The East Rockaway Board of Education met on Oct. 23 for the last time before the public will vote on a $27.7 million bond referendum to fund re-pairs and upgrades at the district’s three schools on Nov. 14.
The board unanimously voted to adopt the bond referendum at its Sept. 17 meeting. If passed, the bond would cover several projects at Rhame Avenue and Centre Avenue elementary schools and East Rockaway Junior-Senior High School. The district would use $6.2 million in capital reserves to offset the cost of the work.
“With the potential for a zero tax impact, I hope the community considers all the projects proposed in this bond and exercises their right to vote on Nov. 14,” district Superintendent Lisa Ruiz said.
Jacqueline Scrio, the district’s assistant superintendent of finance and operations, said last month that the cost of the bond for a homeowner with an average assessed home value would be $251 a year. “This calculation is strictly for the projects that will be included in the 2019 bond, and does not take into account the debt service that is retiring,” Scrio said. If the bond were to fail, the average homeowner would see a tax decrease of $140 annually beginning in 2021-22, and $71 in 2023-24, after the old bond was retired.
School officials originally discussed a $30.5 million bond, but then scaled it back by reducing money for certain projects. A portion of the $18.7 million bond that voters approved in 2005 is set to expire in 2021-22, and would fully roll off in 2023-24.
If voters approve the bond, plans will be submitted for review to the State Education Department sometime before next June. The bid and award phase is tentatively planned for April 2020 through March 2021, and construction is set for July 2020 through September 2022, pending state approval and weather conditions.
The bond’s financial impact on taxpayers would depend, in part, on the potential financial help the district will receive from the Governor’s Office of Storm Recovery for the Living with the Bay initiative. LWTB is a state project, undertaken after Hurricane Sandy, to improve storm resiliency along Mill River, which runs from Hempstead Lake south to Hewlett Bay.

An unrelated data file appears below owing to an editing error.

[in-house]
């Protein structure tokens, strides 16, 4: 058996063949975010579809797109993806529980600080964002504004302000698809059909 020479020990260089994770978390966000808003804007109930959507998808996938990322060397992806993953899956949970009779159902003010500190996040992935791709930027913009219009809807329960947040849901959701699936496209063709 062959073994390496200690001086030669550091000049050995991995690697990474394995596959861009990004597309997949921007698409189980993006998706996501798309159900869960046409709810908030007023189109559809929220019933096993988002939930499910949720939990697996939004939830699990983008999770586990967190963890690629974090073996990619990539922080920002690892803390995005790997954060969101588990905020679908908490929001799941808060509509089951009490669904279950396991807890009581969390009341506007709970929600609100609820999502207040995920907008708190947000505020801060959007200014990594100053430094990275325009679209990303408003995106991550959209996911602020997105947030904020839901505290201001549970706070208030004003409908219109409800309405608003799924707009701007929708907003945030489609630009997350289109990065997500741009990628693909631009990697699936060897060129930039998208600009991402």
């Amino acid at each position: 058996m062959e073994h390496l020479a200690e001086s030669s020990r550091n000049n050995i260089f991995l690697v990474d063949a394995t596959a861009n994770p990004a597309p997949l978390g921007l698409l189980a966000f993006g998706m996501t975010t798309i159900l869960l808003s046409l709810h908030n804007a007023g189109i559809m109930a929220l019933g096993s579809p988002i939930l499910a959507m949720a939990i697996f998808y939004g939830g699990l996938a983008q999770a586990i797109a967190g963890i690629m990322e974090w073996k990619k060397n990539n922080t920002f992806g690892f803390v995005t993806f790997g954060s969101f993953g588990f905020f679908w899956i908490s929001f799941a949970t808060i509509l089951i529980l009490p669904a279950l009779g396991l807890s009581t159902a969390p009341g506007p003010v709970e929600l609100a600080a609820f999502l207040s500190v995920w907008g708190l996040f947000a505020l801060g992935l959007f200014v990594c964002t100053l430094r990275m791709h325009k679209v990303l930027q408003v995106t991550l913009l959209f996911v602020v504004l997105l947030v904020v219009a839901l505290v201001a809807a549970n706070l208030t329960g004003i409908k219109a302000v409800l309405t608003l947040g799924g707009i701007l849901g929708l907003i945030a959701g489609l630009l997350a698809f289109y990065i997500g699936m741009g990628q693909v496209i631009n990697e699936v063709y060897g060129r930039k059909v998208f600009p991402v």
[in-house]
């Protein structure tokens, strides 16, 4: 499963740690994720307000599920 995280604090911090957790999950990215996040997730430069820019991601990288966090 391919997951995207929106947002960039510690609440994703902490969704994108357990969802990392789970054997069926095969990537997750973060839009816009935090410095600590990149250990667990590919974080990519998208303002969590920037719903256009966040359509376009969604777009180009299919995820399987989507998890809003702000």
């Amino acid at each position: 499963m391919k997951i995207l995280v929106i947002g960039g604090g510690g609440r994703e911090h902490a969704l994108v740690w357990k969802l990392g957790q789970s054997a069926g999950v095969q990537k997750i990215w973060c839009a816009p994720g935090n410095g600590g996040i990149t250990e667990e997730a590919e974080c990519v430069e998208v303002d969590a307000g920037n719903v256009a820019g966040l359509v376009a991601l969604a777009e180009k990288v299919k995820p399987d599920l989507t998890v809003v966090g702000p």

In the project at East Rockaway High, a bulkhead would be constructed on school property where it meets Mill River, along with drainage pipes that would run under the athletic fields. The bulkhead, officials said, would reduce flooding at the school.
GOSR is considering whether to pay for the Living with the Bay portion of the bonded project, which would cover the bulkheading and drainage pipes under the playing field. If the state were to provide the $2.6 million for that part of the project, local taxpayers would pay nothing additional. If it did not, however, the cost for the average home would be $41 per year.
Thehbia Hiwot, executive drector of NY Rising Housing Recovery, Buyout and Acquisition Programs, told the Herald on Tuesday that "GOSR is working closely with the school district to finalize an adjusted scope of work and project management agreement.”
A facilities committee generated consensus recommendations for long-term improvements to the facilities, while emphasizing educational benefits, security, financial feasibility and community values. The committee comprised community members, Board of Education trustees, teachers, administrators and district architect John Grillo, who presented plans at the Sept. 17 school board meeting, while Rick Ganci, the executive vice president and principal of Capital Markets Advisors, discussed the project’s financing.
The committee took part in a building conditions study, walked through each facility, reviewed options for renovations and upgrades, and compiled a list of potential projects and their costs. It met six times between February and June 2018, hosted a series of public work sessions with the community to discuss potential projects and then entered a review period before approving them.
“We are excited to present this to you,” Board of Education President Keith Gamache said when the bond proposal was set in September. “We will work as closely as we possibly can with GOSR and Living with the Bay for as long as we possibly can to try and get that additional funding.”